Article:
“We have almost a completely different team, last season we had Quinton de Kock scoring over 400 runs on his own and Chris Morris and Tabraiz Shamsi making it very hard to chase down our scores. Those guys won games on their own and we’ve also lost someone like Graeme van Buuren, who did very well too, and Mangaliso Mosehle.

“So we need to find our combinations quickly, even though there are a few older guys still around, that’s no guarantee for success. We’re starting from scratch again and we’ll definitely have to bowl smarter. But we’re still a strong team, we’ll look at Aiden Markram up front, he’s a bit of an unknown factor in T20, and our middle and lower-order is very strong with myself, David Wiese, Qaasim Adams and Farhaan Behardien all coming in back-to-back. We can really take on attacks if we get good starts,” Morkel said.

Evaluating Coetzee’s first Springbok squad 0

Posted on June 06, 2016 by Ken

 

Speculating on Springbok squads is always one of the more enjoyable aspects of being a rugby writer and I was pleased to read Allister Coetzee said choosing it had been one of the highlights of his career. One of a scribe’s other jobs is to then evaluate the selection, and I’m pleased to say the new coach’s squad makes me largely very happy.

It would be remiss of me, however, not to point out what I believe are a couple of oversights in Coetzee’s first task in his new project.

I will explain the first by asking you, dear reader, to imagine you have been transported forward in time by a week and you are perusing this column on the morning of the opening Test against Ireland. And the shock news has just broken that Pat Lambie injured himself in yesterday’s captain’s run.

This will be a major problem for Coetzee and the Springboks because of the flyhalves he has chosen in his squad. Elton Jantjies has only just resumed training after having surgery on a fractured finger, so he has not had much time to heal or acquaint himself with what the new coach is hoping to do on the field. Garth April is a bright talent, no doubt, but has only made three starts in top-flight rugby and it would be a massive gamble for him to play in a Test match.

So who is going to be the general as South Africa enter a new era against a tough Irish side?

We can look at the other side of the halfback equation, the scrumhalves, but the picture is just as bleak there, with Faf de Klerk and Rudy Paige no doubt players of the future, but vastly inexperienced at the moment when it comes to Test rugby. I have some sympathy for Coetzee when it comes to the dearth of scrumhalves though because he did apparently approach Ruan Pienaar, who turned him down, possibly because of all the abuse he takes from fickle Springbok fans.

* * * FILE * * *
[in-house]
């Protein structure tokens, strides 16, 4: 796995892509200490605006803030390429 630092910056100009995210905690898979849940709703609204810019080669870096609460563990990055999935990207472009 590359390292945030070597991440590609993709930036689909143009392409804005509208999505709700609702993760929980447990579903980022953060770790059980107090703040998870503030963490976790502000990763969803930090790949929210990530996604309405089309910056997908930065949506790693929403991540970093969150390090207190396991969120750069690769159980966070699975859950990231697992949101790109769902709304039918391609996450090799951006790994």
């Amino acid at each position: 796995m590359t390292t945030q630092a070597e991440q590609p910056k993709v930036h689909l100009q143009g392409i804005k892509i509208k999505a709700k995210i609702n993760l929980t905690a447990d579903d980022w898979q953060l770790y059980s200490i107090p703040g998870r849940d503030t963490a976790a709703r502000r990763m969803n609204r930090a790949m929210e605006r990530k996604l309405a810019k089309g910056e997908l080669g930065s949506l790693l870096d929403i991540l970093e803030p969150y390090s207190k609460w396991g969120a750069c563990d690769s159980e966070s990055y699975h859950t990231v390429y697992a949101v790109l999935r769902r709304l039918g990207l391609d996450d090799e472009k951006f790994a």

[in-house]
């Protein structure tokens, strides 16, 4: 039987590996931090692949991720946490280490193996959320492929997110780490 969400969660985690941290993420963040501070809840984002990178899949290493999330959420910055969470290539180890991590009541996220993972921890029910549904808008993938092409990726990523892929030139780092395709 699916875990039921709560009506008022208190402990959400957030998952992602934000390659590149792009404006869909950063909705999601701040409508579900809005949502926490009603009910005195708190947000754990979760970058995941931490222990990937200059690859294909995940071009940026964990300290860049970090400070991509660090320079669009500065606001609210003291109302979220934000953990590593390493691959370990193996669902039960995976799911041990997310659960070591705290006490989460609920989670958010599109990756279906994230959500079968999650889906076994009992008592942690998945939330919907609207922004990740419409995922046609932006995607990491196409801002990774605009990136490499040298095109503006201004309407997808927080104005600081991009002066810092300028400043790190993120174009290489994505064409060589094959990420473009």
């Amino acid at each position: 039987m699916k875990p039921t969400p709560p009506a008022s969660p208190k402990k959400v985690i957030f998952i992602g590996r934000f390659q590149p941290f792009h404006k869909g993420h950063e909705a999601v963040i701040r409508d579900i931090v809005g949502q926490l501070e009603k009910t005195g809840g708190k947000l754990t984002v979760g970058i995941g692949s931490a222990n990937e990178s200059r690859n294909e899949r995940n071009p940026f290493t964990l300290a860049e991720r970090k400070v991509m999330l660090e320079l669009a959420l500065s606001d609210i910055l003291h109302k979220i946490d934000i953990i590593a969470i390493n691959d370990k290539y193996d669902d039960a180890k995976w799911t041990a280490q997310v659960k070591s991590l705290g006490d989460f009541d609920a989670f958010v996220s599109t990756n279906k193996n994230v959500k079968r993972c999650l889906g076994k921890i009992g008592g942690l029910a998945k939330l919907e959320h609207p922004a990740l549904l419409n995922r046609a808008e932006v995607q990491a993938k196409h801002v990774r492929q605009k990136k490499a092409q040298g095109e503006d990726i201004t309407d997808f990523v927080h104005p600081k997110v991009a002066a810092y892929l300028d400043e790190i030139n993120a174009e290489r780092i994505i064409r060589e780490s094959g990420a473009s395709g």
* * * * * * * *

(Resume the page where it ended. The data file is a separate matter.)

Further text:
Nic Groom also does not inspire much confidence. Against the Bulls at Loftus Versfeld recently, the Stormers enjoyed a surfeit of possession, but he was unable to stamp his mark or take control of proceedings against a team that was hammered by the Lions the following week.

With Lambie out, the Springboks could be forced into playing Willie le Roux, who has had no serious rugby with a number 10 on his back, in the pivot position. All this could have been avoided by just naming Morne Steyn as the third flyhalf. It’s too late now because you can’t fly him out from France on the eve of a Test.

The other error, I believe, is in the composition of the loose forwards. They are all fine players with varying skills, but there seems to be, apart from Duane Vermeulen, a lack of a mean and nasty ball-carrier, someone with mongrel who can crash through the advantage line and bounce away anyone trying to get through the Springbok defences.

With Jaco Kriel and Francois Louw surely fighting over the openside flank position, Siya Kolisi is likely to wear the number seven jersey and is a super player, with a tremendous work-rate and great skills, but for me he is more of a hybrid loose forward, good at plenty of things and master of none. As a ball-carrier, he is only ranked 58th in Super Rugby this year, according to the Vodacom stats.

And Coetzee could open himself up to accusations of Stormers bias with his selection of Sikhumbuzo Notshe, another hybrid flank, as well as the likes of Steven Kitshoff, Groom and Scarra Ntubeni, ahead of players like Jean-Luc du Preez and Malcolm Marx.

But overall, it is a pleasing squad with the experience of players like Beast Mtawarira, Eben Etzebeth, JP Pietersen, Vermeulen, Lambie, Le Roux and Louw being combined with some of the exciting talent sweeping through our rugby, and a fine choice of captain in Adriaan Strauss.

And there is the thrilling prospect, looking at some of the selections, of the Springboks playing a more high-tempo, ball-in-hand style of rugby.

Hands off our cricket, Guptas! 0

Posted on March 29, 2016 by Ken

 

It would be naïve to think, after all the dramatic revelations this week of just how far the tentacles of the Guptas have infiltrated into practically every organ of state, that sport in this country is okay. Never mind football’s problems now that Fifa have named South Africa as being complicit in bribery.

Sports Minister Razzmatazz may just want to carry on partying and living the life, hoping it all just goes away (“Fifa must retract”, have you ever?), but the government’s ability to make things just disappear doesn’t work so well in overseas courts.